The Abbey Festival (10-11 July 2010) was huge! Rumour has it that 18,000 people went through the gates before 3pm on Saturday. The spectacles and demonstrations that I saw were fabulous. There was falconry, archery, jousting, seminar talks, a couple of very interesting weapons demonstrations, stalls (selling medieval hot dogs? hmmm…) and lots of practical hands-on activities in the encampments. All of this was brilliant fun.
(Of course, there was the embarrassing and pointless flailing about with swords by fat nerds in armour under the pretext of a tourney. I’ve spoken about them before and there’s no need to repeat myself.)
When we last went to the Abbey Festival six years ago, we didn’t have to wait in line for 40 minutes just to get the chance to pay out entry. We stood there watching holders of pre-purchased tickets cruise on by and into the event. Pre-purchasing tickets is a necessity next year. The only other complaint is that there was way too much to see in the one day we had available to us.
For me, the falconry and birds of prey spectacle was the highlight. A group in Melbourne (I forget their name. Link anyone?) presented a 30 minute piece showcasing the hunting talents of the kestrel, prergrin falcon, a couple of types of owl and a wedge-tailed eagle. The birds were put through their paces chasing furry lures, snatching them mid-flight and returning to their handler for a reward. The eagle was much bigger than I expected. The woman handling it appeared to have trouble at times lifting the animal on her arm. It’s wingspan was wider than she was tall. As a friend commented afterwards, it made every pet you’ve ever had seem small and worthless. I want one!
The jousting was, as always, lots of fun but I’m not entirely sure that it is a good choice for a modern spectator sport. People are too familiar with the Hollywood myth of spearing knights off their horses. The reality is a touch more prosaic. The aim of the participants is to break or preferably shatter the soft wood top metre or so of the lance against the other guy’s shield. This year included some international competition. One of the jousters hails from La Belle France. The other international was from New Zealand. The sound of horses thundering downt he list and the crack of lances breaking is just plain good fun.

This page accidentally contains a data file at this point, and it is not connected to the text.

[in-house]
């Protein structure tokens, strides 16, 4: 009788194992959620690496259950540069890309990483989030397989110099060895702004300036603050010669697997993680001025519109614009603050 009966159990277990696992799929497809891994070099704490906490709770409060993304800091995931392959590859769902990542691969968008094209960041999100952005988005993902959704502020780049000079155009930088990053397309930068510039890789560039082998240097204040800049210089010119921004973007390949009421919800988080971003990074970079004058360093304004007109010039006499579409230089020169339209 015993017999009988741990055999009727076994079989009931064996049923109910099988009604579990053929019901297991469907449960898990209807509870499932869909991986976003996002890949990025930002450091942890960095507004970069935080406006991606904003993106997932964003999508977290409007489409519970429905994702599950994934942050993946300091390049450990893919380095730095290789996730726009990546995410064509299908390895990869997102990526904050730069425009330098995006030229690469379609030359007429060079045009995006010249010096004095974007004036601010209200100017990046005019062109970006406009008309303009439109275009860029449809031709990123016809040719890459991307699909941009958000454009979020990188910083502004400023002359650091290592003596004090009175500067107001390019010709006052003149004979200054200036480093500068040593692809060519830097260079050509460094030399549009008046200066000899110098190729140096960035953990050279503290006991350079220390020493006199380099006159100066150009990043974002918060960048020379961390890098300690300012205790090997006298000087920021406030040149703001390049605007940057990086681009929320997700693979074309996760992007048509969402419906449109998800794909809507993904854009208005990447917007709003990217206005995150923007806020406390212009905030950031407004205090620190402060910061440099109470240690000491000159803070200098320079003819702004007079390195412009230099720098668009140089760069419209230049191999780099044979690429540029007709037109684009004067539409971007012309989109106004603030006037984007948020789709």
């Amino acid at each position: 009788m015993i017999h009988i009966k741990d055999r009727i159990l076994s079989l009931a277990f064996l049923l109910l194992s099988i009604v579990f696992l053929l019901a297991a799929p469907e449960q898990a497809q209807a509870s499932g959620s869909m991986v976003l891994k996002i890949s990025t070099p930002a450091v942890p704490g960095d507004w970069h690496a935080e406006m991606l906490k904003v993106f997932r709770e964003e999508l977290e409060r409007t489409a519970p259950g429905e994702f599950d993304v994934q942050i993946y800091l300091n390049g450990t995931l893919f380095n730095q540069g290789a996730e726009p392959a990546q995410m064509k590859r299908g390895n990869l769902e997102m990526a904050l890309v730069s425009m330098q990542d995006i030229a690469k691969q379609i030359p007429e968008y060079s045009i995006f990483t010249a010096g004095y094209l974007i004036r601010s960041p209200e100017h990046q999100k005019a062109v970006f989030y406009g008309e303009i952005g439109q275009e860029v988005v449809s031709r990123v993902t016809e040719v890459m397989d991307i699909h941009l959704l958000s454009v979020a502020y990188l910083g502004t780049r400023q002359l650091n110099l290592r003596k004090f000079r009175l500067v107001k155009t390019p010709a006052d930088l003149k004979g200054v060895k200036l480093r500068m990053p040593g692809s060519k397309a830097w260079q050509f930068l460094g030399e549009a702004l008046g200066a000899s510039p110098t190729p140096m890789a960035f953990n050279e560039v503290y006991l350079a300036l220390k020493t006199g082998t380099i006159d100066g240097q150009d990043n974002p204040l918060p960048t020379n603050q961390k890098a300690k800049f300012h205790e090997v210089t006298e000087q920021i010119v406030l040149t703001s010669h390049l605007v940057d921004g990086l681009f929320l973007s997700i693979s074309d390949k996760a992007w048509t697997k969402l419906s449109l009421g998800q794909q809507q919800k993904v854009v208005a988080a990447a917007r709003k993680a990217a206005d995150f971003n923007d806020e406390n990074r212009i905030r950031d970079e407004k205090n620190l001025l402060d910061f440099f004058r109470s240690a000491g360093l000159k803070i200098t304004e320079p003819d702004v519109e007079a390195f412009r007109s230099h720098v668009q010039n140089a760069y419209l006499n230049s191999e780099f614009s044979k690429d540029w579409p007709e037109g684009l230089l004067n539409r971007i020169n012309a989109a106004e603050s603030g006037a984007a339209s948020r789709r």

The “Interview with Vlad the Impaler” was dead interesting. Steve Weier of the Order of Dracul impersonated the great man on the eve of battle to take the Principality of Wallachia for the third time in his long and bloody career. Vlad was outlining his life and reasons for his chroniclers, the auidence. Steve’s presentation left you with the impression of a man betrayed on every side. Vlad came across as a brutal and unsympathetic man but, at least, an understandable one. I reckon this interpretation of Vlad Tepes is probably accurate and definitely much closer to the mark than the mythic version we have inherited through popular culture.
Other events which were reported to be equally as good were:
- the archery in the far field,
- the demostrations by Prima Spada School of Fence,
- the seminar on spear fighting by the New Varangian Guard,
- the cannon firing by Historia Germanica and
- the medieval football game.
The archery and football were public participation events. There was also a bunch of hands-on workshops and activities in the encampments. More of this type of event is needed. Public participation spurs an interest history – something now terribly lacking.
I’ll be there next year without a doubt. If there’s any chance of it being as big as it was this year, I’ll be pre-purchasing a two day ticket.